Responding to Air Crashes- A part of Police Aviation
Sadly air crashes, and fatal air crashes are a daily part of life in the U.S. and most parts of the world. Logon on to the NTSB's accident database, and click on the "list of accidents by month" and you will see that not a month goes by that numerous fatal air crashes don't occur. The sudden loss of any innocent life is always sad and tragic.
As a part of the aviation community learning of a fatal air crash is not only a sad event, but prompts a certain amount of thought and reflection for the victim(s) and their families. It is a constant reminder that even though flying is an enjoyable and exhilarating thing for most of us, it can turn deadly in an instant. In a strange way we honor those aviators who lose their lives by studying what went wrong, and what if any mistakes were made. In doing so we hope to avoid the same mistakes, and become safer and better pilots in the process.
Though not a common occurrence, San Diego County has it's share of air crashes. Some of these crashes happen in remote and rugged parts of the county that I have so often spoken of on this site. When a crash does happen in a remote or mountianous region of the county it is often a weather related accident. Depending on the location of the crash, and whether there is access by ground, it is often up to the San Diego Sheriff's Aviation Division to coordinate the moving of investigators into the site, and removal of the victims.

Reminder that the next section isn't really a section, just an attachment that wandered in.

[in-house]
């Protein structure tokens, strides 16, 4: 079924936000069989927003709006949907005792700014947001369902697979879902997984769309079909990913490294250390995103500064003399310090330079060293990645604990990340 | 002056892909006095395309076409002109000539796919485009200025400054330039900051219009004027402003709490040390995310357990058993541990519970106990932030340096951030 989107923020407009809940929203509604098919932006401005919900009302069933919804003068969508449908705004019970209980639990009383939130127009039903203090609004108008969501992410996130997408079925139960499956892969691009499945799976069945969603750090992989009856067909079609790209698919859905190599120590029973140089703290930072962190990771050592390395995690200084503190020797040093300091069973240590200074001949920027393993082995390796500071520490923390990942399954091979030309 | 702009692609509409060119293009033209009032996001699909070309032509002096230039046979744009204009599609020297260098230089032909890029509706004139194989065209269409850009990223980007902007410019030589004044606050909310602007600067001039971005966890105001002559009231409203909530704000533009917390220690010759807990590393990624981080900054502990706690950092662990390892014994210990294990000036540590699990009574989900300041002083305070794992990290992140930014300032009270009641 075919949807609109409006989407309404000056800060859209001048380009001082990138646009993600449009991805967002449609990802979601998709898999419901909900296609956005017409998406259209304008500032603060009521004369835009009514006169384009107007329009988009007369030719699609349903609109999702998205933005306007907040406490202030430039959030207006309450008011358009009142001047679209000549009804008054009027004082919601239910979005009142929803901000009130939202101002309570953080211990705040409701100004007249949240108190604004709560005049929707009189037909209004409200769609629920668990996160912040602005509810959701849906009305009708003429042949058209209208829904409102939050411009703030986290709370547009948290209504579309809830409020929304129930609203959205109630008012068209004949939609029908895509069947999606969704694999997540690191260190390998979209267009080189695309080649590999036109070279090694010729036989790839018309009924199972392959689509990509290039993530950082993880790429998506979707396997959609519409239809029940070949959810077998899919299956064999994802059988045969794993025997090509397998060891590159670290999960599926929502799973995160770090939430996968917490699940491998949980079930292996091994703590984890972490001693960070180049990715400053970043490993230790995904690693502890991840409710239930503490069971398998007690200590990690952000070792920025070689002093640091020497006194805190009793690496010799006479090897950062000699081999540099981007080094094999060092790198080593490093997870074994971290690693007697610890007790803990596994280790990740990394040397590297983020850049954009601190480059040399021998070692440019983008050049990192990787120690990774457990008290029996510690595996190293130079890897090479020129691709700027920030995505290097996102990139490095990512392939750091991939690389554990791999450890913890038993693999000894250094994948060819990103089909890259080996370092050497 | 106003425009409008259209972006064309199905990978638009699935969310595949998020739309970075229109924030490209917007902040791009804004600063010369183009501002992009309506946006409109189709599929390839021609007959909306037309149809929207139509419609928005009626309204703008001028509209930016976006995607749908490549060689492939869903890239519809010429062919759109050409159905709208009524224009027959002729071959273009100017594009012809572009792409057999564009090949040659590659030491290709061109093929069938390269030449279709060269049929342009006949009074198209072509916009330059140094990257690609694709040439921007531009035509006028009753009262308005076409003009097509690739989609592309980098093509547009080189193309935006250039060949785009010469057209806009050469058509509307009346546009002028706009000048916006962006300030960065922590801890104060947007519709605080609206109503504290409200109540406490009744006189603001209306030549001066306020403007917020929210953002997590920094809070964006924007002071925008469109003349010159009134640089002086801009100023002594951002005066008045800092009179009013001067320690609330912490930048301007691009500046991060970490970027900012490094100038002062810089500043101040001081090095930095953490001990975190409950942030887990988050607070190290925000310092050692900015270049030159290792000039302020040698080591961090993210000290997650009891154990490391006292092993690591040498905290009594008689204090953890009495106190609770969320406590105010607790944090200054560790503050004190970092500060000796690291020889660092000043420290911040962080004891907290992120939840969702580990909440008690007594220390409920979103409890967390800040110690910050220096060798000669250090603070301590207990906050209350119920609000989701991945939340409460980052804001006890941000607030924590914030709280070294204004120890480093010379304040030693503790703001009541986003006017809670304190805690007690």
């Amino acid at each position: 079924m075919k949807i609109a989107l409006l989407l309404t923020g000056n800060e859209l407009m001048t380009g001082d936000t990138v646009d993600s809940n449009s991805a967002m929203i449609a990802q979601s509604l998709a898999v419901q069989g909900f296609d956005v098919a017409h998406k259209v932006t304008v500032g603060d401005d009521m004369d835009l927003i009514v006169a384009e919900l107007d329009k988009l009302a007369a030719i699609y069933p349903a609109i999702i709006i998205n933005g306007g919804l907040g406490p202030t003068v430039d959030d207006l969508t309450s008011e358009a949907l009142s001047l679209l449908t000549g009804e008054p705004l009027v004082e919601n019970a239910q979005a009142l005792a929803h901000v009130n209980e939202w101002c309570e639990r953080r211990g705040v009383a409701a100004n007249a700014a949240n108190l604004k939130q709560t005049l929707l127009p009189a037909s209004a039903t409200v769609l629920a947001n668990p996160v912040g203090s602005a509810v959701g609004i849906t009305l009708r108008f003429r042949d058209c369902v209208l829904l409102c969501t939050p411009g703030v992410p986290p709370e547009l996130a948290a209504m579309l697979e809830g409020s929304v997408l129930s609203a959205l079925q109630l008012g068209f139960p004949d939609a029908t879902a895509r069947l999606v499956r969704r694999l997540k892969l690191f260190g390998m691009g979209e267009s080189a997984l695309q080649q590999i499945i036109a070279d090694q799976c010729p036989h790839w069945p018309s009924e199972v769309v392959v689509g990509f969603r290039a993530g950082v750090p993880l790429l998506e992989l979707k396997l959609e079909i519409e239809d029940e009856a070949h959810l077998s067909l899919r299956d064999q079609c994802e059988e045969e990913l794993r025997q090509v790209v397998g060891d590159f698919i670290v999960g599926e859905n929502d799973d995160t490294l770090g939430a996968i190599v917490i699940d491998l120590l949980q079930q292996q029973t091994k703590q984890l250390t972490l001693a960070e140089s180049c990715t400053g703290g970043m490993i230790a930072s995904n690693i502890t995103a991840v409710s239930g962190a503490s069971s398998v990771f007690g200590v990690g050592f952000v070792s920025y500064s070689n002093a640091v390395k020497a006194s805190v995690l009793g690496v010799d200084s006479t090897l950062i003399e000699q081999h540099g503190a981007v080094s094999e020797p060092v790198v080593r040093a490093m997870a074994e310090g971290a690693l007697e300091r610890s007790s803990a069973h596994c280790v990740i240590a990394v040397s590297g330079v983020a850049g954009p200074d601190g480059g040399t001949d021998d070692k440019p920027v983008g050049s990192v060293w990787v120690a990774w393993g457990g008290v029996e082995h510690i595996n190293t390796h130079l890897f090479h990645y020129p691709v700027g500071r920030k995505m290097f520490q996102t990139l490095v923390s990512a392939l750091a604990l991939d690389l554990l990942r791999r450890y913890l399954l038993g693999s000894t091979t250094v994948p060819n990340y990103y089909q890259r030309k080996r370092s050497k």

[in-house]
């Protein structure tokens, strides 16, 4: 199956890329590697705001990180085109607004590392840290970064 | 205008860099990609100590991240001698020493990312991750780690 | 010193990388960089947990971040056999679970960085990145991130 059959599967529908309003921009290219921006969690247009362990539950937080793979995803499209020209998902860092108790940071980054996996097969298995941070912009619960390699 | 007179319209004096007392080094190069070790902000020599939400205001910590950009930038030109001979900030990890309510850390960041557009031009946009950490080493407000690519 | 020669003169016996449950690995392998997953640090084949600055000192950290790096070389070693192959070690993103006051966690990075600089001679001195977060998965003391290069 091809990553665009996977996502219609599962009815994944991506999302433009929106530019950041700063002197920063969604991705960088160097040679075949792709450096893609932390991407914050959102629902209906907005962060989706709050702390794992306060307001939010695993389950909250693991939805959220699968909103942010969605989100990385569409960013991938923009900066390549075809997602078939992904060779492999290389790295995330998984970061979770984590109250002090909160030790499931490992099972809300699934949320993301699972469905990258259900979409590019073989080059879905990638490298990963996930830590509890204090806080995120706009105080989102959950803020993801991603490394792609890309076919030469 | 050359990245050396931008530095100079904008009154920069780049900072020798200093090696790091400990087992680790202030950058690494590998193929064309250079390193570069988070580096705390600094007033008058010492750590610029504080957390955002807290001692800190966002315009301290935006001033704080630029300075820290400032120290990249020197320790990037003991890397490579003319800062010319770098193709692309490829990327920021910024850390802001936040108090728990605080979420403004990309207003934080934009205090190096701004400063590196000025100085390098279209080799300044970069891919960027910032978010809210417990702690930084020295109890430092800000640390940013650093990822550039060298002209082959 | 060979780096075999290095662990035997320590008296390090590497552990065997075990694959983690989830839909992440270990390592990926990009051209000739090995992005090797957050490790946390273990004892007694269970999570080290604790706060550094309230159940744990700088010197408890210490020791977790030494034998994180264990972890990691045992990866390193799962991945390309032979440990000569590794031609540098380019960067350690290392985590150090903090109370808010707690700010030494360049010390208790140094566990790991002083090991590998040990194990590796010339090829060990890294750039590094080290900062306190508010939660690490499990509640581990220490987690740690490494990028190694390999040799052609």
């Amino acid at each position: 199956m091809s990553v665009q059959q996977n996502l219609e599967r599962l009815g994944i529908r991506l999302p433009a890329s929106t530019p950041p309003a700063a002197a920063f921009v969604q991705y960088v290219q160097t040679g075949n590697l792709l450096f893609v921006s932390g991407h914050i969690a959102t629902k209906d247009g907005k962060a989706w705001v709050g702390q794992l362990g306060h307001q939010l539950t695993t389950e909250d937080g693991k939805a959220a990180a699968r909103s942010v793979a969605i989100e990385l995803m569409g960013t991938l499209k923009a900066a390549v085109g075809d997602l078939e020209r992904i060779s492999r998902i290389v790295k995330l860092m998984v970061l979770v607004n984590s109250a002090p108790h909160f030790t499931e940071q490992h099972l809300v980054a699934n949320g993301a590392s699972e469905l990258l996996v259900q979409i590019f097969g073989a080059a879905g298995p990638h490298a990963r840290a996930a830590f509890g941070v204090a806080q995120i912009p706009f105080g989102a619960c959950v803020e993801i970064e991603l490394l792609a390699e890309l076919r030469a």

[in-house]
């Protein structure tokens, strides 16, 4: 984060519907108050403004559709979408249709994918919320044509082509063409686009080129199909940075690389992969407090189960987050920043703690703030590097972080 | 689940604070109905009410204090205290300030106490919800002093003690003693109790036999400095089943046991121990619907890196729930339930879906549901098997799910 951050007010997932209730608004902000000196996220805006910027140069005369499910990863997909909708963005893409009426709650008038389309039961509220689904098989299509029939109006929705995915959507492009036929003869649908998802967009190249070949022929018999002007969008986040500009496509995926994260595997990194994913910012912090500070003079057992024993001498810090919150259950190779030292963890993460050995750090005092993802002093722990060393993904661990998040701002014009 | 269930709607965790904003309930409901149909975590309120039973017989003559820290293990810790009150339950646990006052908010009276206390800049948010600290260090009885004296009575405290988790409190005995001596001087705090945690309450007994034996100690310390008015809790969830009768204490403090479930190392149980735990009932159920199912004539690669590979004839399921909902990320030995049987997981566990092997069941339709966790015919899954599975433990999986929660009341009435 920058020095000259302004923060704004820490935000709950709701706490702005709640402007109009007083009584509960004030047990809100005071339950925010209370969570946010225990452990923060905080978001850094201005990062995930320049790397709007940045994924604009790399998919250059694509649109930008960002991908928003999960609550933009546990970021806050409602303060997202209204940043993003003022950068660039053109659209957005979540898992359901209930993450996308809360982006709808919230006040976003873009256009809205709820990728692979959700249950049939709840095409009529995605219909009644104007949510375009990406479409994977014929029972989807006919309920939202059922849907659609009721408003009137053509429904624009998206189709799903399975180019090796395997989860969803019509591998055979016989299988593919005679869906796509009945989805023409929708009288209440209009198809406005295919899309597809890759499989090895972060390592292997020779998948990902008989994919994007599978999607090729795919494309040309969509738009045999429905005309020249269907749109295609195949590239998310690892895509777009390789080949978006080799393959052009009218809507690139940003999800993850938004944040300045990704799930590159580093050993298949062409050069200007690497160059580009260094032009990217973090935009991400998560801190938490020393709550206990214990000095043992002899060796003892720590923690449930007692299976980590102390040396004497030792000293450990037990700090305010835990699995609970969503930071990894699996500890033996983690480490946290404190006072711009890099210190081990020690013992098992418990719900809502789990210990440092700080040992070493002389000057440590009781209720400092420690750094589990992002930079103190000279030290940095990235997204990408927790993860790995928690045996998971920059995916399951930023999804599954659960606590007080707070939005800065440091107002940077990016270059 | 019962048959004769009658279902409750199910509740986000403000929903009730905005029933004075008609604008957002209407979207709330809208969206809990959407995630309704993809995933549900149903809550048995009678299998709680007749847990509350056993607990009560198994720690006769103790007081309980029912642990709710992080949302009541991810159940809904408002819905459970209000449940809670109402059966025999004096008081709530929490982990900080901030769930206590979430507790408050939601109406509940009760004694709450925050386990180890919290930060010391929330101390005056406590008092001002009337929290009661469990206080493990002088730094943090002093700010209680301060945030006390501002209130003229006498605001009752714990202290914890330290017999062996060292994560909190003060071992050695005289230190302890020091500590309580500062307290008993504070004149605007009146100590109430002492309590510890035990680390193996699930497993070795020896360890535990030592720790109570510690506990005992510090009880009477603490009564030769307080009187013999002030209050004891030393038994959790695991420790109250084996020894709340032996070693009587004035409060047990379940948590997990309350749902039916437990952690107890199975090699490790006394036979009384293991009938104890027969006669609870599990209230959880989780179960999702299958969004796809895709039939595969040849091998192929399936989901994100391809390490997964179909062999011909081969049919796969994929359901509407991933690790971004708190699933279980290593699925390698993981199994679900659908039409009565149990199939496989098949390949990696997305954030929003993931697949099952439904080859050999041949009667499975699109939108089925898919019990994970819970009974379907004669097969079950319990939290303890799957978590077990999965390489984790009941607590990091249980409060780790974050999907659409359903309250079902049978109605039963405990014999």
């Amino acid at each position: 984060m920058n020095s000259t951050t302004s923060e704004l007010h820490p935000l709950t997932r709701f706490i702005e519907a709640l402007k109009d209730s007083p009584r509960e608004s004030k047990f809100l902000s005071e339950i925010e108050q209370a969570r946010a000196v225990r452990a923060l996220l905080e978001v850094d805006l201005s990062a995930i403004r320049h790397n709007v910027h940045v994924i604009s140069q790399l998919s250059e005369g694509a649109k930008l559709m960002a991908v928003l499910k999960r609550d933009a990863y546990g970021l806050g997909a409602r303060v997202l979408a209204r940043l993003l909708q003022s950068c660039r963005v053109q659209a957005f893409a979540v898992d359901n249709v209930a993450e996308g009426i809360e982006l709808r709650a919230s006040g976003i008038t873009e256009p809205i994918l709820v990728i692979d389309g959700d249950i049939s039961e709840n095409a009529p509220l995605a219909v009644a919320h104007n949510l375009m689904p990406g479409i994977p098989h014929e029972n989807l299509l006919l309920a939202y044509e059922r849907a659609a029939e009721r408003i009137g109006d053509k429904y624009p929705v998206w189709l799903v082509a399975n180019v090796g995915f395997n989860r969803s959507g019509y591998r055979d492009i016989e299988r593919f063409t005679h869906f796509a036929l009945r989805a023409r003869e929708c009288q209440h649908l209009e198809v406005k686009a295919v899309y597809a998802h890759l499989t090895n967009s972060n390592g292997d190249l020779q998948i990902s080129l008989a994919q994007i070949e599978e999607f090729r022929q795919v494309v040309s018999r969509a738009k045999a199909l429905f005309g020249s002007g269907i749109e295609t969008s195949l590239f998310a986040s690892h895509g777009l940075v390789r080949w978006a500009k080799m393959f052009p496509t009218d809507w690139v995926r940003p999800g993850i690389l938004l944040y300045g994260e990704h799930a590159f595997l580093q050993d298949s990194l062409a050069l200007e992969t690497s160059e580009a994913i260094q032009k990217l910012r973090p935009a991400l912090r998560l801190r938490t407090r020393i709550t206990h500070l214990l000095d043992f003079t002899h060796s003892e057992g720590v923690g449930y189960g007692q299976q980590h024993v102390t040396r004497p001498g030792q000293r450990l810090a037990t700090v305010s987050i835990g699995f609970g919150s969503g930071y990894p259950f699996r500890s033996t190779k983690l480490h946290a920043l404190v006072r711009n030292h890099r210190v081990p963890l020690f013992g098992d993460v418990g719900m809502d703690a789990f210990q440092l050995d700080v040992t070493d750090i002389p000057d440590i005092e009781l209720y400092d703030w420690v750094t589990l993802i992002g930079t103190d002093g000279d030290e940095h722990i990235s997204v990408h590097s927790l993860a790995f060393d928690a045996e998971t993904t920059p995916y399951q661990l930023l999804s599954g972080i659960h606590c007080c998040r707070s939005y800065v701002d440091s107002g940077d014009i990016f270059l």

One such air crash occurred on 10-17-05 on a remote mountain top at the 6,100 foot level, in the far north eastern part of San Diego County. I was a new TFO and this would be my first air crash. You can read an account of this incident in the "calls for service-San Diego Sheriff's" section, (should be posted within a day or two of this post.)
In July of 07 one of our patrol aircraft was flying in a canyon, near three sisters falls, when they came across an unreported small plane crash. Though the crash was not in the far reaches of the county it was still in a very rugged and semi-remote location accessed only by helicopter and hiking trails. The small Cessna aircraft had two occupants when it went down in the canyon. It is "speculated" that the plane may have been flying low level in the canyon when something went wrong. Over the next day or two Sheriff's ASTREA helicopters shuttled investigators in, and flew the bodies of the victims out.
One day my partner and I received a radio call of a small plane that possibly made an emergency landing approximately 9 miles south east of Ramona Airport. Initial reports were that the pilot was ok. After a few minutes of searching we located the plane in a relatively flat farm field. We landed nearby and I got out the contact the pilot, just to make sure he was ok and offer any assistance. As I reached the plane a friendly old man with a huge grin on his face grabbed me and gave me a big hug. He was obviously overjoyed to be alive and just felt like hugging someone!
In talking to the pilot he stated that he had been flying small airplanes for over 30 years, and this was the first time he ever had a complete engine failure. He was inbound for Ramona airport and was talking to the tower, when the engine just shuttered, and quit. He managed to put the plane down in the field with not so much as a scratch.
Responding to air crashes is a part of our mission in the Aviation Division, but it's one mission where I prefer there not be a need.